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Robert Moller dies at 85; Mediation between UN envoys and the city

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Robert C. Moller, a former New York City police detective who, as a State Department diplomat, spent two decades protecting visiting UN delegates from New York’s idiosyncrasies and vice versa, is died December 6 at his home in Freehold Township, NJ He was 85 years old.

The cause was a degenerative brain disease called progressive supranuclear palsy, his son Thomas Moller said.

As if Mr. Moller’s job in the Police Intelligence Division weren’t perilous enough, his subsequent portfolio as host nation liaison for some 50,000 United Nations envoys and personnel would have put the tests the patience of any arbiter or peacemaker.

Mr. Moller (pronounced MOE-ler) gently pressured deadbeat countries to reduce what they owed in rent, parking fines and overdue utility bills (including $86,000 that Uganda and Cameroon owed Consolidated Edison). He helped expand the jurisdiction of U.S. courts to seize the wages of UN workers who lack alimony and child support.

He dealt with challenges to travel restrictions imposed by the United States on diplomats from certain countries and the immunity claimed by local criminal and civil laws.

In 1983, his office intervened with officials in Englewood, NJ, who objected that the Libyan ambassador to the United Nations had turned a million-dollar single-family home into a retreat for more than a dozen employees. of the United Nations mission in that country.

That same year, Mr. Moller’s office negotiated the surrender of a North Korean diplomat who had hidden in his country’s mission in Manhattan for 10 months to avoid arrest for sexual assault. The diplomat left the mission, pleaded guilty to sexual abuse and vowed to leave the United States and never return.

His surrender confirmed the legal doctrine that diplomats on observer missions are only entitled to immunity from arrest for acts related to their official duties.

The position of Minister-Counsellor for Host Country Affairs of the United States Mission to the United Nations has sometimes required creative diplomacy. Mr Moller once sought to force the recall of a Mexican ambassador who pointed his gun at a New York driver over a parking dispute, The Washington Post reported. When a low-flying helicopter nearly hit the weekend residence of the Soviet delegate to the United Nations, it was Mr. Moller who tried to explain it to the Soviets.

Moller’s office has often sparked more mundane concerns, including pleas for help from poor countries facing the city’s high cost of living, complaints about broken water pipes and blackouts of current, and episodic crackdowns by politically sensitive officials against diplomats and diplomats in double station. further abuse by drivers with diplomatic license plates.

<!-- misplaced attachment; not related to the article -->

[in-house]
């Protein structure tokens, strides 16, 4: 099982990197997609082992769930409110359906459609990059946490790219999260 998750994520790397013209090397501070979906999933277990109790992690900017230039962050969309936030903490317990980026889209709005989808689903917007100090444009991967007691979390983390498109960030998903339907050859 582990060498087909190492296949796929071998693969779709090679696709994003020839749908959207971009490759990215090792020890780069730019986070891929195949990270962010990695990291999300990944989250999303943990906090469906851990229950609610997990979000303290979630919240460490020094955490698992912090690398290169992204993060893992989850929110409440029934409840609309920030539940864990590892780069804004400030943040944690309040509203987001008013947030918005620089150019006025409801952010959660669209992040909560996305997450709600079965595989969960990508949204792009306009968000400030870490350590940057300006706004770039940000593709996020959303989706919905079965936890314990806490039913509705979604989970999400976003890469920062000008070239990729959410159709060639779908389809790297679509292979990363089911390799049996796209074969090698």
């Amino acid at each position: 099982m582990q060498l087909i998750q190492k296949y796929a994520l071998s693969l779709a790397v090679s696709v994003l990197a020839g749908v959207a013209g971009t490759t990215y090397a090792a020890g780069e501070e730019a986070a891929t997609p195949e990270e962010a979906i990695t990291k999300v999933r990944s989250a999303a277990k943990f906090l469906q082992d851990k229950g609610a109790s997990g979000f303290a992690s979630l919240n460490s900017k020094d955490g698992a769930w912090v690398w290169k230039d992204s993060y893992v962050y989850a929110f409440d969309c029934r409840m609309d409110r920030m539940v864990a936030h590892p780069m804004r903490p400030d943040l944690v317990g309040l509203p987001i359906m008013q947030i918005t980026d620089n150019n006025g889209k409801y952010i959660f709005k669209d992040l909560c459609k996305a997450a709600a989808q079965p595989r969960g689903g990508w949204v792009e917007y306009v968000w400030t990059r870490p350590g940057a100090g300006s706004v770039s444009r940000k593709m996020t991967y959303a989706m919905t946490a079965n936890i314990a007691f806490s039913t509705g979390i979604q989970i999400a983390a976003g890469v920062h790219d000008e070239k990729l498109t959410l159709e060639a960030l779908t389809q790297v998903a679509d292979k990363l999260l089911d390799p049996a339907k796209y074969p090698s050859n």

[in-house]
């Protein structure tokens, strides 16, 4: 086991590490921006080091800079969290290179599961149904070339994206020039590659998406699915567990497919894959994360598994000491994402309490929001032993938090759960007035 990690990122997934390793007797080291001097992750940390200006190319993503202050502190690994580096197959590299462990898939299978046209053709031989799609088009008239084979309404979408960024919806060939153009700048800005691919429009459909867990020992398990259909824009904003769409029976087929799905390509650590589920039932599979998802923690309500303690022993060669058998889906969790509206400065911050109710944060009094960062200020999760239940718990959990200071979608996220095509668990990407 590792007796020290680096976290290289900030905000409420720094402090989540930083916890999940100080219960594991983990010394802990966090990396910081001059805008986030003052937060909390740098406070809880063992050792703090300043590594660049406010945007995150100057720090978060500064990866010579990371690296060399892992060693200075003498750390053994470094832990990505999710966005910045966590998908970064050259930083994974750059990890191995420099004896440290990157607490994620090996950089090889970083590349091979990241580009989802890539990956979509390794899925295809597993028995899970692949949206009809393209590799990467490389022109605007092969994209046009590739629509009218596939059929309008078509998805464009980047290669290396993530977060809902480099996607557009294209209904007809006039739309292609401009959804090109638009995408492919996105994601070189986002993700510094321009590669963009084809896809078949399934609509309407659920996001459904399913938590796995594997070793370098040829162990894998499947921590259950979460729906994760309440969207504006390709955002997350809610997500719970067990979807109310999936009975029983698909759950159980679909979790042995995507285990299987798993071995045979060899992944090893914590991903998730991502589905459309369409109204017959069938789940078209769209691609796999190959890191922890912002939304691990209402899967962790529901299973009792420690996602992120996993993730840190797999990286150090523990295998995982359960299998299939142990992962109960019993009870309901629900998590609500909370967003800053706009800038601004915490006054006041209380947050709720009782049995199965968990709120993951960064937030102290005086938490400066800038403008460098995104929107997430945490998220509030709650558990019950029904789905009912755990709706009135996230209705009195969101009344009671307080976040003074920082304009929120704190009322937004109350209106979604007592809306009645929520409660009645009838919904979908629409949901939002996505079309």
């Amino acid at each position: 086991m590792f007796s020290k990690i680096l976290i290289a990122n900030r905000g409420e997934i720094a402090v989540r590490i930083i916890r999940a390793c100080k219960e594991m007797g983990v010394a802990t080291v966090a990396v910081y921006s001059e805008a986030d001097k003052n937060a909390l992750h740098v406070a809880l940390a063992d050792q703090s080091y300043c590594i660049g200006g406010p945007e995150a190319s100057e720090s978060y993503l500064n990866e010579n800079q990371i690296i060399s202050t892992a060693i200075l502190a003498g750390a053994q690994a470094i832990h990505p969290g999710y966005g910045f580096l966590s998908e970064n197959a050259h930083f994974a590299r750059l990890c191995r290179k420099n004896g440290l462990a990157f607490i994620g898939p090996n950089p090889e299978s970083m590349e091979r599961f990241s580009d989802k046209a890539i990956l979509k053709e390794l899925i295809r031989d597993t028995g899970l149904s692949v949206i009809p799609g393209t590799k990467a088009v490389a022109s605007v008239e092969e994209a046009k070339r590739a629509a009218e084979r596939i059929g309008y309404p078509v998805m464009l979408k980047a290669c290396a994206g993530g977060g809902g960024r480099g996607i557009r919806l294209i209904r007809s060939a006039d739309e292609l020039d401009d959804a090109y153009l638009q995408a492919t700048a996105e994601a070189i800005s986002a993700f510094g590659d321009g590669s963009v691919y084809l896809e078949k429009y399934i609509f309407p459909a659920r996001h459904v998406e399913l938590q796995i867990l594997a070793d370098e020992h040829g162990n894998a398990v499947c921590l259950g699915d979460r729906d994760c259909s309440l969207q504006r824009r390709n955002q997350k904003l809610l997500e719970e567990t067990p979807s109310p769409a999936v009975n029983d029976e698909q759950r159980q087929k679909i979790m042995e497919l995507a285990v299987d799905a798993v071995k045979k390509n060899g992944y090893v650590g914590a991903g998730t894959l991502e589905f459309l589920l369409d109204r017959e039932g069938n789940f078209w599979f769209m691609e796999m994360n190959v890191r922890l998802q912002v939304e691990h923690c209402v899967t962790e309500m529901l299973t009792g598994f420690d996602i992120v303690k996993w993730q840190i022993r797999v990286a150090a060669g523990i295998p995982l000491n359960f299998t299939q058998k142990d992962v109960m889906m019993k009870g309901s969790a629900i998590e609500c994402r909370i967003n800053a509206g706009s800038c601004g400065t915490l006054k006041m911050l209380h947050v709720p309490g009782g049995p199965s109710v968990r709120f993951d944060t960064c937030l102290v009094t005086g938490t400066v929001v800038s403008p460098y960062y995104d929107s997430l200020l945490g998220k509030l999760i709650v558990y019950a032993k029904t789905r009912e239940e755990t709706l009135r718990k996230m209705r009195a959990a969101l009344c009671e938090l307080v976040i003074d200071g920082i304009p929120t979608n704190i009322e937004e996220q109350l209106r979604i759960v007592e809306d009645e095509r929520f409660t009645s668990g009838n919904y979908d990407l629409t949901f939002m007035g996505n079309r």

In 1984, the State Department assumed responsibility for state motor vehicle departments for issuing diplomatic plates, requiring that unpaid parking tickets be paid before plates could be renewed.

The perception that foreign diplomats get away with murder is misplaced, Moller told the Washington Post in 2003. where they commit the crime,” he said.

Robert Charles Moller was born on March 30, 1937 in Brooklyn. His father, Viggo, was a policeman. His mother, Helen (Bodenstedt) Moller, was a housewife.

He graduated from James Madison High School and received a bachelor’s degree in economics from Albright College in Reading, Pennsylvania in 1958. He served in the Army Reserves and earned a master’s degree in public administration from Baruch College in the City University of New York. in 1971.

Besides his son Thomas, he is survived by his wife, Margaret (Carrigy) Moller; their other sons, Robert and Kenneth Moller; their daughter Christine Mitchinson; his sisters, Marilyn Slaker and Joan Taks; 11 grandchildren; and two great-grandchildren.

Mr. Moller’s first job after college was with the New York Police Department. He retired as a freshman detective in the Intelligence Division in 1976.

Mr. Moller then joined the United States Foreign Service, a job in which he wrote an assessment of New York’s vulnerability to terrorist attacks.

His research, coupled with five years of experience in the diplomatic service, led to his appointment in 1981 to the newly created United Nations Liaison position at the Department of State.

While New York City had its own commissioner at the United Nations, more or less as a courtesy and to promote tourism and economic development, since 1962 Mr. Moller’s office was established to liaise at the diplomatic level with delegates, missions and residences of members. and observer states and their staffs.

He held this position until his retirement in 2004.

When he retired, Secretary of State Madeleine Albright called him “one of America’s finest diplomats.”

“I have often said that if the UN did not exist, it would have to be invented,” she wrote to him. “The same goes for you. If Bob Moller didn’t exist, he would have to be invented.

nytimes Gt

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